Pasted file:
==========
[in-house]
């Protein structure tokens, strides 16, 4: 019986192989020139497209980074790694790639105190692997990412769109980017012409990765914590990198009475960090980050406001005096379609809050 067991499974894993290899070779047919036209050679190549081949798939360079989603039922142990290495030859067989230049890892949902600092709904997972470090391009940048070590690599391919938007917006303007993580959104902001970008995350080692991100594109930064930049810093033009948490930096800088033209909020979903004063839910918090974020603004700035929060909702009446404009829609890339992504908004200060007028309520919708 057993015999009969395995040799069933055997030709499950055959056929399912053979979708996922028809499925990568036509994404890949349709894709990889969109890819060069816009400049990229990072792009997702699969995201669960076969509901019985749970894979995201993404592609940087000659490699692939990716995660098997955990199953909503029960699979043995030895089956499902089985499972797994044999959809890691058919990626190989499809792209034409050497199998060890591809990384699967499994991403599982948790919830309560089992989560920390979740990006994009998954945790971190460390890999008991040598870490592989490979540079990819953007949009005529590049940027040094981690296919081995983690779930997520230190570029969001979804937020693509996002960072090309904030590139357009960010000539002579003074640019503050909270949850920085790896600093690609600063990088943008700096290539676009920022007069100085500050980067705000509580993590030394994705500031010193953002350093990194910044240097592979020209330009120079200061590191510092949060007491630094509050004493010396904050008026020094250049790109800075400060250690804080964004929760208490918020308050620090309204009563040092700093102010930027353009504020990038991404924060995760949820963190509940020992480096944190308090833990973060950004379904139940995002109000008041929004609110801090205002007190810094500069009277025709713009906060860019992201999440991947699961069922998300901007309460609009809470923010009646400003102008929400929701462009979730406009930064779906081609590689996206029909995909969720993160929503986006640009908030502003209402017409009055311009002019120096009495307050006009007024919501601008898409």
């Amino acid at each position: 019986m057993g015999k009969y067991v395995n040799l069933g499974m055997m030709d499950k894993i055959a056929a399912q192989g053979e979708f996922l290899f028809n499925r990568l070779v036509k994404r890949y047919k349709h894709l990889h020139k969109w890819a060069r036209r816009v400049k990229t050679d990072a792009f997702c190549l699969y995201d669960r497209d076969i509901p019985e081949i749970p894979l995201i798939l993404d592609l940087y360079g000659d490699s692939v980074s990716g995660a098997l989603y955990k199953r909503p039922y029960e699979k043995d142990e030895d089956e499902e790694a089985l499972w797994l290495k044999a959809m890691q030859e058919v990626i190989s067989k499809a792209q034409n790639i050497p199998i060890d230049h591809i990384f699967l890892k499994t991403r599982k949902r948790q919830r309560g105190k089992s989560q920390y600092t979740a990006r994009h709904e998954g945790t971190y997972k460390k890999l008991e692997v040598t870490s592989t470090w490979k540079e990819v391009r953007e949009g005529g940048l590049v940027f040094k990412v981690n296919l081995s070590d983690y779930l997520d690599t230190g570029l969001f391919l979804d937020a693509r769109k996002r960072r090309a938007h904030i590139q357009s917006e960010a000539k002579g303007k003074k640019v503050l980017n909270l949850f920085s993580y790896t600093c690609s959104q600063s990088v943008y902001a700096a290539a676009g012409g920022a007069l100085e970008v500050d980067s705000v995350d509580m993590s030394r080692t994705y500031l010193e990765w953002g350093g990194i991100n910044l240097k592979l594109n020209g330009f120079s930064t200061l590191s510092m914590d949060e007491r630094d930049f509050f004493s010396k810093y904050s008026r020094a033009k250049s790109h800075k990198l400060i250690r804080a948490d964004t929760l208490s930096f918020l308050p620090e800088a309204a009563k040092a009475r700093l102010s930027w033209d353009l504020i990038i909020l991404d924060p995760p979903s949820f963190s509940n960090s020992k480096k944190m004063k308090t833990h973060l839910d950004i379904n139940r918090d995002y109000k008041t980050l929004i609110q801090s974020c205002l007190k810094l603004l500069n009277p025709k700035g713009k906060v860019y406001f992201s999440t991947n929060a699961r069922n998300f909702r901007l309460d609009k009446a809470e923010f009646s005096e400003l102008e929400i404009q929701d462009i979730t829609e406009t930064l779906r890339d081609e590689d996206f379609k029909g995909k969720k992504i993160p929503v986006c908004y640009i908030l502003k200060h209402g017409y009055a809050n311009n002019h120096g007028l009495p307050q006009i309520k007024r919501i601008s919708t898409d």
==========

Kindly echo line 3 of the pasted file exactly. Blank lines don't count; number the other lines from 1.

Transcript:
């Amino acid at each position: 019986m057993g015999k009969y067991v395995n040799l069933g499974m055997m030709d499950k894993i055959a056929a399912q192989g053979e979708f996922l290899f028809n499925r990568l070779v036509k994404r890949y047919k349709h894709l990889h020139k969109w890819a060069r036209r816009v400049k990229t050679d990072a792009f997702c190549l699969y995201d669960r497209d076969i509901p019985e081949i749970p894979l995201i798939l993404d592609l940087y360079g000659d490699s692939v980074s990716g995660a098997l989603y955990k199953r909503p039922y029960e699979k043995d142990e030895d089956e499902e790694a089985l499972w797994l290495k044999a959809m890691q030859e058919v990626i190989s067989k499809a792209q034409n790639i050497p199998i060890d230049h591809i990384f699967l890892k499994t991403r599982k949902r948790q919830r309560g105190k089992s989560q920390y600092t979740a990006r994009h709904e998954g945790t971190y997972k460390k890999l008991e692997v040598t870490s592989t470090w490979k540079e990819v391009r953007e949009g005529g940048l590049v940027f040094k990412v981690n296919l081995s070590d983690y779930l997520d690599t230190g570029l969001f391919l979804d937020a693509r769109k996002r960072r090309a938007h904030i590139q357009s917006e960010a000539k002579g303007k003074k640019v503050l980017n909270l949850f920085s993580y790896t600093c690609s959104q600063s990088v943008y902001a700096a290539a676009g012409g920022a007069l100085e970008v500050d980067s705000v995350d509580m993590s030394r080692t994705y500031l010193e990765w953002g350093g990194i991100n910044l240097k592979l594109n020209g330009f120079s930064t200061l590191s510092m914590d949060e007491r630094d930049f509050f004493s010396k810093y904050s008026r020094a033009k250049s790109h800075k990198l400060i250690r804080a948490d964004t929760l208490s930096f918020l308050p620090e800088a309204a009563k040092a009475r700093l102010s930027w033209d353009l504020i990038i909020l991404d924060p995760p979903s949820f963190s509940n960090s020992k480096k944190m004063k308090t833990h973060l839910d950004i379904n139940r918090d995002y109000k008041t980050l929004i609110q801090s974020c205002l007190k810094l603004l500069n009277p025709k700035g713009k906060v860019y406001f992201s999440t991947n929060a699961r069922n998300f909702r901007l309460d609009k009446a809470e923010f009646s005096e400003l102008e929400i404009q929701d462009i979730t829609e406009t930064l779906r890339d081609e590689d996206f379609k029909g995909k969720k992504i993160p929503v986006c908004y640009i908030l502003k200060h209402g017409y009055a809050n311009n002019h120096g007028l009495p307050q006009i309520k007024r919501i601008s919708t898409d």